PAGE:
Kate's Brexit watch

Kate writes regular updates on Brexit which she sends out to constituents - if you would like to join Kate's Brexit mailing list please e-mail kate.green.mp@parliament.uk.  

 

Kate explains her decision to vote against the EU (Withdrawal) Bill

 

Kate questions Minister on Brexit legislation

Kate has questioned David Jones MP, Minister of State at the Department for Exiting the European Union, about the legislation needed for Brexit, during a session of the European Scrutiny Committee on Monday 20th March.


A report from the Institute for Government has said that pp to 15 new bills in addition to the Great Repeal Bill could be required to deliver Brexit, warning that Brexit will place a huge burden on both parliament and government departments.


In responding to Kate, the Minister said he didn’t know whether this number was accurate.

 

Kate's latest article 50 update - 15th March 2017

This week Parliament passed the legislation giving the Prime Minister the power to start the EU exit process. The EU (Notification of Withdrawal) Bill returned to the House of Commons following scrutiny in the House of Lords where my Labour colleagues had pushed through amendments to secure the rights of EU nationals in the UK and for Parliament to have a vote on the final deal.


These amendments then returned to the House of Commons on Monday, and I voted to support them. So I was dismayed that the Commons voted by 335 to 287 to reject the rights of EU nationals, and by 331 to 286 to reject giving parliament a greater say on the final deal. Contrary to some reports, these amendments if passed would not have prevented or even delayed the Brexit process, but would have brought peace to mind to over 3 million EU nationals living and working in the UK, and would have ensured that Parliament could insist the government carries on negotiating for the very best deal for our constituents. Whilst Ministers have assured the House of Commons that Parliament will be offered a vote, this will be on a ‘take it or leave it’ basis, making a mockery of one of the driving principles of Brexit, that of restoring Parliamentary sovereignty.


The un-amended Bill is now set to receive Royal Assent (become law) and the Prime Minister has indicated that Article 50 will be triggered by the end of the month - without any real assessment of the cost to the UK economy. Once Article 50 is triggered, the UK will have just two years to negotiate bilateral deals with the 53 countries with which the EU has Free Trade Agreements, which will cease to apply to Britain on the day of Brexit. The first priority for the Government therefore must be to ensure that the UK avoids a chaotic exit, leading to a ‘cliff edge’ situation in which the rules that govern UK trade are unclear, and trade is severely impeded or even stopped whilst negotiations continue.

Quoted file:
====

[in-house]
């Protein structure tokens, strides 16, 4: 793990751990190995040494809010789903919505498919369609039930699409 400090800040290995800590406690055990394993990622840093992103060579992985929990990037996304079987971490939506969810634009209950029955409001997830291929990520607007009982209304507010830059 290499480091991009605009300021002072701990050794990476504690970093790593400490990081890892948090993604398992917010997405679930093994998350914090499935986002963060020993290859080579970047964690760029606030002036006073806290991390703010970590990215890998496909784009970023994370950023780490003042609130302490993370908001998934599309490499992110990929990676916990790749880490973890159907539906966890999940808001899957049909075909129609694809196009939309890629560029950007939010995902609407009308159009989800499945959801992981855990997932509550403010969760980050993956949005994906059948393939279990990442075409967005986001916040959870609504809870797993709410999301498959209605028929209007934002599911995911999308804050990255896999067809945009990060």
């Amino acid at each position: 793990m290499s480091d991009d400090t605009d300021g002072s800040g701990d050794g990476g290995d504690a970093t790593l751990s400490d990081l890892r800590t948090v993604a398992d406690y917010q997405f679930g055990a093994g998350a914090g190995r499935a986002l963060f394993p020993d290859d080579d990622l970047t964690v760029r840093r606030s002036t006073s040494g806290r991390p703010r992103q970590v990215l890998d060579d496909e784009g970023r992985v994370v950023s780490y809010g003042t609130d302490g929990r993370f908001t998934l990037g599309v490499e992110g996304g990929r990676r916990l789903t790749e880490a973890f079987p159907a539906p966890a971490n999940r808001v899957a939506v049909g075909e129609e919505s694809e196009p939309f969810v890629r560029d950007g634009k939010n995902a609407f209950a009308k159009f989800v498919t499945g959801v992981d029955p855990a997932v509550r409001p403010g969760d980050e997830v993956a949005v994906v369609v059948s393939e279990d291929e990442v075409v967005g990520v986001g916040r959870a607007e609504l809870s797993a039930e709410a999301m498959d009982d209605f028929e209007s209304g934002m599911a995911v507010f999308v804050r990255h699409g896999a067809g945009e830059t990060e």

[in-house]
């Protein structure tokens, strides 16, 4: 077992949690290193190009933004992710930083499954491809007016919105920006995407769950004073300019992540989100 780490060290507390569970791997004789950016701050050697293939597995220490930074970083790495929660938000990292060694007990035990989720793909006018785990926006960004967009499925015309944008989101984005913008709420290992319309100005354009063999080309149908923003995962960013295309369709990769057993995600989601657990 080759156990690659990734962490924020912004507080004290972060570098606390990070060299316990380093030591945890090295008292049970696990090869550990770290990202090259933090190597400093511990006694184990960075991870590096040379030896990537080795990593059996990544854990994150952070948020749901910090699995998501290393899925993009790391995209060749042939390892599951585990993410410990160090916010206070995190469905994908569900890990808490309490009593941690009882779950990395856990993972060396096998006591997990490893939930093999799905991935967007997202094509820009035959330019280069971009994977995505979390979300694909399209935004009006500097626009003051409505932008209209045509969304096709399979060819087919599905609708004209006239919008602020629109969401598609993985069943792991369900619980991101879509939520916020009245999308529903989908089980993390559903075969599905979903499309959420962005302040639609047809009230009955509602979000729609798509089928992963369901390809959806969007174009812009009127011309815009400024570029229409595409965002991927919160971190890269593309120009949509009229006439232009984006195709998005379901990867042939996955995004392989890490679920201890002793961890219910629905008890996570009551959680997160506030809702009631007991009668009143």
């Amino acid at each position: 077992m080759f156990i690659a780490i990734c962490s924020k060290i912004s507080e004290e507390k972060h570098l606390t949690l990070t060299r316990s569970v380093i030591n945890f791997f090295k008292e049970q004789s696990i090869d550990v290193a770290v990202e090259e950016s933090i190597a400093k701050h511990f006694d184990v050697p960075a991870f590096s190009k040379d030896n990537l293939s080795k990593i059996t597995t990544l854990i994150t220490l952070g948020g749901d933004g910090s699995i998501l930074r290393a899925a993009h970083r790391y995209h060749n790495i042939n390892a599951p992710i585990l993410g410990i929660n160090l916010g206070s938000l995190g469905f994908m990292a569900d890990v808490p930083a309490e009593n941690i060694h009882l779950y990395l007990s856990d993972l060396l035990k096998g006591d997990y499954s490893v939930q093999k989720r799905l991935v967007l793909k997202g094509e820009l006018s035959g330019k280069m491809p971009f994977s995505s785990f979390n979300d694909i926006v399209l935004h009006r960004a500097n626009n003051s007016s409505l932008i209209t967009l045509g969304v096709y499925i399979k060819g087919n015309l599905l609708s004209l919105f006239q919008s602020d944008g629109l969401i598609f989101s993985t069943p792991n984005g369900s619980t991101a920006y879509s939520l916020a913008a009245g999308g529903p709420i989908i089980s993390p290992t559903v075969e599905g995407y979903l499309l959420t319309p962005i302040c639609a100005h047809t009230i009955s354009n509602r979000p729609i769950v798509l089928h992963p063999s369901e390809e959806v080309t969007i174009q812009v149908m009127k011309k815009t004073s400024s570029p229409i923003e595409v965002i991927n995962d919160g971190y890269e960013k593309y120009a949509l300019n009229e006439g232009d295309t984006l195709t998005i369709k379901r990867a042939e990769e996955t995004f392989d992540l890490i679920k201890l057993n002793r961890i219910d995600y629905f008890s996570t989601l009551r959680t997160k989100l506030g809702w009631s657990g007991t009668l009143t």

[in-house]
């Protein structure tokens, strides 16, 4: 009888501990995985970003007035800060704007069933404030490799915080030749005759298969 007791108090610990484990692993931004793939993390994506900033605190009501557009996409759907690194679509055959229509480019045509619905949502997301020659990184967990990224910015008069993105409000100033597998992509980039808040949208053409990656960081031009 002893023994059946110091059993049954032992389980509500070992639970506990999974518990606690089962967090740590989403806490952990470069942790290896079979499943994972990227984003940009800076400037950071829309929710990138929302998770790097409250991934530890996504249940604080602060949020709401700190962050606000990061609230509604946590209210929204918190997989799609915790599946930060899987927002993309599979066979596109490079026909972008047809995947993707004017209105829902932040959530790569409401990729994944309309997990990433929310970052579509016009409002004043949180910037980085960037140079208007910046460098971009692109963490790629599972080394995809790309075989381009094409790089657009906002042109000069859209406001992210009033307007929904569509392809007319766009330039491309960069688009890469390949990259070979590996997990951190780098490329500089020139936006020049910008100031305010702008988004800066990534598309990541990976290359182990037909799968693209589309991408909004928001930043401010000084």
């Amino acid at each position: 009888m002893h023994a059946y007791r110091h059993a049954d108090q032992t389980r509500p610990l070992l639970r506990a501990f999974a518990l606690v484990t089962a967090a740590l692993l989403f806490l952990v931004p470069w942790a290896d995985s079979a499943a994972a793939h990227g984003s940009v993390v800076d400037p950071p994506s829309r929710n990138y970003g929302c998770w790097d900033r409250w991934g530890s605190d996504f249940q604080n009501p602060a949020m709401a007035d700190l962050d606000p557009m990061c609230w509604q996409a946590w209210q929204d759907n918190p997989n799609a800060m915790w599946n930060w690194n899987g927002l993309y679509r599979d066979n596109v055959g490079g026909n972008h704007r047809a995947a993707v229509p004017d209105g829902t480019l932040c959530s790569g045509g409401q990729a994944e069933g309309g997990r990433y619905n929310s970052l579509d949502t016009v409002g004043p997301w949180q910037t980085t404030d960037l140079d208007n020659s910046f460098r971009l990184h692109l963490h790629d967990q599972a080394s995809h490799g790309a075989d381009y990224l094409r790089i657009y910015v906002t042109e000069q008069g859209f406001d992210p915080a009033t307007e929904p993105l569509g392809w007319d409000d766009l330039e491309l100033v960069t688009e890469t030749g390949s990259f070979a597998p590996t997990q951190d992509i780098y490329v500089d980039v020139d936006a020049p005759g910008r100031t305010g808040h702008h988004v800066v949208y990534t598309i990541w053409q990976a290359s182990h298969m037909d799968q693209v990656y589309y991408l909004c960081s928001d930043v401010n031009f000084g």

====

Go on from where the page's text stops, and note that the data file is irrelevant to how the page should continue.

As you may know, the Government have committed to transpose EU law into UK law on the day we leave the EU in a ‘Great Repeal Bill’ which is expected to be included in the Queen’s Speech in May. There are concerns that the Tory Government could try to use the Great Repeal Bill to weaken employment rights, equalities and environmental and consumer protections but, as I have stated repeatedly, I can assure you that my Labour colleagues and I will be supporting demands on the Government to ensure that the protections provided under EU regulations are retained or even strengthened as EU laws are rewritten into domestic policy.

 

Kate questions the Immigration Minister at European Scrutiny Committee 

Kate questioned Robert Goodwill MP, Minister of State for Immigration, about the government's disgraceful decision to end the so-called Dubs arrangements which have enabled us to admit unaccompanied refugee children from the camps in Calais. 

You can watch the session in full here.

 

Kate's decision on Article 50

MPs voted by a large majority to trigger the Article 50 process to leave the European Union. I was one of 122 MPs who opposed doing so. 

In the debate on Article 50, I explained that the bill brought forward by the government didn't offer adequate guarantees for my constituents: for EU citizens living and working the UK and UK citizens living and working in the EU, no protections for our local businesses, for workers, for the environment, for consumers, or for our security. You can read my speech at (https://www.theyworkforyou.com/debates/…). 

Hundreds of amendments to the bill had been proposed which could have improved it. But the government was determined to rush through the bill, and most never even got debated. We were able to vote on a few amendments, but didn't manage to win any of the votes.

The most important amendment in my view was a new clause to ensure that the exit deal the government negotiates will be put to a vote in parliament. All that the government has offered is a 'take it or leave it' vote that means that we could easily end up being asked to choose between a bad deal or no deal. That just isn't good enough - MPs should be able to insist the government carries on negotiating for the best deal for our constituents. Once that amendment fell, I had no option but to vote against triggering Article 50. The bill now goes to the House of Lords for their consideration, so there may still be a chance to improve it.

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